In 1917 there was discovered in Egypt a piece of papyrus dating to about A.D. 250. Its ten lines of Greek included this: "Under cover of your motherly heart we flee for refuge, Mother of God [Theotokos]; do not brush aside our entreaties in our distress, but rescue us from danger, you, peerlessly holy and blessed." This ancient version of the Sub Tuum is now housed in the John Rylands Library (Papyrus 470) in Manchester.) Adopting the title Theotokos into official dogma sparked an intense Marian devotion, out of which grew the Transitus Mariae literature.

Since we have texts in Greek, Latin, Syriac, Coptic (Egyptian), and Arabic, there would seem to be little doubt that the Assumption was a catholic (i.e. universal) belief among early Christians. While popular Christian literature has never been entirely reliable historically or theologically (it rarely is even today), yet there is much to be learned from the Transitus about the faith of the average Christian sitting in the pew. For example, all the Transitus literature agrees that Mary was assumed after having died a natural death and was neither martyred nor immortal. No doubt if we could talk to a fourth or fifth century Christian today, this is what he would tell us about Mary.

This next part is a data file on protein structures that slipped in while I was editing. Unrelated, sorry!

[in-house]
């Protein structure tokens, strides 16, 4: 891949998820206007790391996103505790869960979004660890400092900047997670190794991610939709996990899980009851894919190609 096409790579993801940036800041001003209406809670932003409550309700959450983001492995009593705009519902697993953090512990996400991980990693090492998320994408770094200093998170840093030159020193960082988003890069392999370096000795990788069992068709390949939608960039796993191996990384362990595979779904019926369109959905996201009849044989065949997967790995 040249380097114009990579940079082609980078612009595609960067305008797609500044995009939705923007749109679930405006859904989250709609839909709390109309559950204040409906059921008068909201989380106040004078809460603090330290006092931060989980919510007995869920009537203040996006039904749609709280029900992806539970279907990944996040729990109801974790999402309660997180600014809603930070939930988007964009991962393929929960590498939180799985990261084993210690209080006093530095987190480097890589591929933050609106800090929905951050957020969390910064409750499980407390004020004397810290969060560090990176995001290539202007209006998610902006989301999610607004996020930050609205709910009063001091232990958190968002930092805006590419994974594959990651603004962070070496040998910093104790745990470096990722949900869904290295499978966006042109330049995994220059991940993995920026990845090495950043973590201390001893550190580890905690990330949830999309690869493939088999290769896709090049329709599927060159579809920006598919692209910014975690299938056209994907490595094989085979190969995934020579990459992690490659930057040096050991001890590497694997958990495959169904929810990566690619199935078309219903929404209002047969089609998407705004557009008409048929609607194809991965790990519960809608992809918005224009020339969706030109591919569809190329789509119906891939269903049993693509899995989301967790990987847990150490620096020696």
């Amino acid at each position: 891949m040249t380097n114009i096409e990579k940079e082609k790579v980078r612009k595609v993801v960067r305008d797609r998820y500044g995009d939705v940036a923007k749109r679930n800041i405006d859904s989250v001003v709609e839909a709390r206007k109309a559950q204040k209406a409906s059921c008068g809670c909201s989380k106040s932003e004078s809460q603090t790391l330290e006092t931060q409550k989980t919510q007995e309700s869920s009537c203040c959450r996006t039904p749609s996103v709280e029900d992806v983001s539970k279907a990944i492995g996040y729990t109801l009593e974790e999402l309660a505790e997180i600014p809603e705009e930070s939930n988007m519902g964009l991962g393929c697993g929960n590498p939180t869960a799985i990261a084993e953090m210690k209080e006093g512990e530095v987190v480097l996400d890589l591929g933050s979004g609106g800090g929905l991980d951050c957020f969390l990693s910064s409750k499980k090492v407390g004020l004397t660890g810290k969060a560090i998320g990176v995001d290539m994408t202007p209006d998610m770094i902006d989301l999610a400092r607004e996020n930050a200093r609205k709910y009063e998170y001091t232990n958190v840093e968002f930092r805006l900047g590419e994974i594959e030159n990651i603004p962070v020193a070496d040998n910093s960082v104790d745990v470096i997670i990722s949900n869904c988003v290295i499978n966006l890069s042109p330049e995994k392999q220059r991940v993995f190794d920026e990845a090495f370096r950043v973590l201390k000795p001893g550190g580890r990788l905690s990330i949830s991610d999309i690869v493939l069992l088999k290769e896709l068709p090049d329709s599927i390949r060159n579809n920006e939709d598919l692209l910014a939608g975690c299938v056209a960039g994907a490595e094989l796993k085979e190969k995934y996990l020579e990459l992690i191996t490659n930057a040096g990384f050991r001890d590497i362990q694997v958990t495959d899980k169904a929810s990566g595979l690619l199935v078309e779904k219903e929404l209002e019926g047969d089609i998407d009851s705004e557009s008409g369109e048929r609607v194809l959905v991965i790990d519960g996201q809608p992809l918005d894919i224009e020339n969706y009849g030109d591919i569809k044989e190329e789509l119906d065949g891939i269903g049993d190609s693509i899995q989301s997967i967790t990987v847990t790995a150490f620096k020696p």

But we have a different kind of “evidence” in the oldest–known Marian prayer—the Sub tuum praesidium:

We fly to your patronage , O holy Mother of God
Despise not our petitions in our necessities
But deliver us from all dangers
O glorious and blessed Virgin.

Discovered in 1938 in a third–century Egyptian papyrus, it’s a short prayer that says nothing about the Assumption. But it does presume that Mary has somehow attained a place of heavenly glory as the exalted Mother of God. And it presumes she is both capable of hearing prayers and of somehow answering them.

This is known as the John Rylands Papyrus 470

The bodily Assumption of Mary into heaven at the end of her life is neither explicitly taught nor contradicted by the Bible, though there are precedents (Hebrews 11:5 mentions the assumption of Enoch; 2 Kings 2:113 recounts that of Elijah; Paul admits the possibility of his own bodily assumption in 2 Corinthians 12:2-4). There is no indication that Mary's remains were venerated as relics (a customary practice in the early Church), and the belief in her Assumption is held both in the East (Orthodox) and in the West (Catholic).